Day Five / Kaua'i


We got a late start this morning, getting up at eight in the morning. The rooster didn't crow—we hope everything is okay.

Our day had us driving an hour and a half south, on Highway 56, to Port Allen for a catamaran sail along the ā Pali Coast. It gave me the chance to do something I've always wanted to do: act like Simon Le Bon in the Duran Duran video for "Rio." Once aboard the Northern Star, our captain, Tony, gave us a quick safety rundown and then let us move to grab our seats. Sarah and I went to the very front and our ship set sail. 


It is considered winter in Hawaii, and the northern waters are considerably more choppy than they are in the summer months. We were assured by the deckhand, Tyler, that although were front and center, we had the driest area of the boat. It sure seemed like it as the catamaran sailed over the waves, dousing all of the other passengers. By the time drink service started, with the catamaran sailing at sixteen knots, in a headwind, I was astounded to see Tyler navigating the deck spinning, twirling, and expertly balancing an entire tray full of drinks. We were having trouble just getting the liquid into our mouths, but our man Tyler was putting on a performance worthy of the ballet at Lincoln Center. 

Forty-five minutes into our journey, with me in full Simon Le Bon mode, all of the passengers had their eyes on the beautiful coastline to our right. As a matter of happenstance, I was looking off to the ocean's horizon. And then it happened: a northern humpback whale jumped out of the water, with its fin in the air as if it was waving to me, and then majestically splashed back into the water. Unable to contain my excitement, I pointed and yelled "OHHH SHHH..." and before I could finish the expletive, the entire boat was catching the whale as it splashed back into the water. Tyler ran up to me and asked, "Did you see it?!" I told him I sure did. He said he hadn't seen one in the year he has worked on the boat, but that he caught the end based on my excitement and saw it before it splashed back. Tony, the captain, told us that the whales normally come a month later to mate or give birth. It seems like this whale wanted to get a head start.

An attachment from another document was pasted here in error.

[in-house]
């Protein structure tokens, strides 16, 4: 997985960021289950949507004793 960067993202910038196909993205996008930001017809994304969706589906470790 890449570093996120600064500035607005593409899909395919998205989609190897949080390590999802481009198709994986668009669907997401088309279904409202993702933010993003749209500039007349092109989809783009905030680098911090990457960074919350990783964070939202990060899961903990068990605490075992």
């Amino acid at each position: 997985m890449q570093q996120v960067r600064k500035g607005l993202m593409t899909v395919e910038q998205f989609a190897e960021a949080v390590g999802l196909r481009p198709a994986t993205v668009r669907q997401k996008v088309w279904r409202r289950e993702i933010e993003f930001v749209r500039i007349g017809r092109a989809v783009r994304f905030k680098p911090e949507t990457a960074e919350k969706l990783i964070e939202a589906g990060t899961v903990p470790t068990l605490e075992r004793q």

For the next half hour, the passengers were now fixed on the water, looking for activity in the ocean. And, as luck would have it, a pod of dolphins approached the catamaran and started to put on a show. It was, to put it mildly, a great sight for a couple of city kids. 


In order to get around to the ā Pali Coast, we first had to navigate through extremely choppy waters. We went back to our dry area to ride it out. The wind was strong and the waves stronger, but as the other passengers were getting annihilated by the spray I commented to Sarah that I was still bone dry. "You just jinxed us," she responded. And did I ever. Moments later, as the boat was starting its turn, the waves got very rough and we were doused with an entire wave's worth of water. Head to toe, we were drenched. The brochure said to bring a change of clothes. It's a dinner cruise, we thought, and that seemed unnecessary. Welp, with two hours remaining and dinner service still to come, we were sopping wet. It was some consolation to head to the back of the boat to dry off and see a woman horribly seasick. We'd rather be wet. 


The rest of the adventure had stunning views of the coastline as we had dinner and drinks. The boat turned around to head back to the port with a nice tailwind and calmer waves. We had the tough choice of viewing the sunset to our right, or the beautiful coast during sunset to our left. We chose the coast. 


After the trip we got back into the Jeep, still wet, and drove the hour and a half back to the hotel. We pulled into the valet of the resort and got out. "Apologies, the seat is wet" I told the valet, as I handed him a wet five dollar bill. "Fun night?" He responded. I just nodded. 

Here's to you, Ahab!

Matthew DeCoste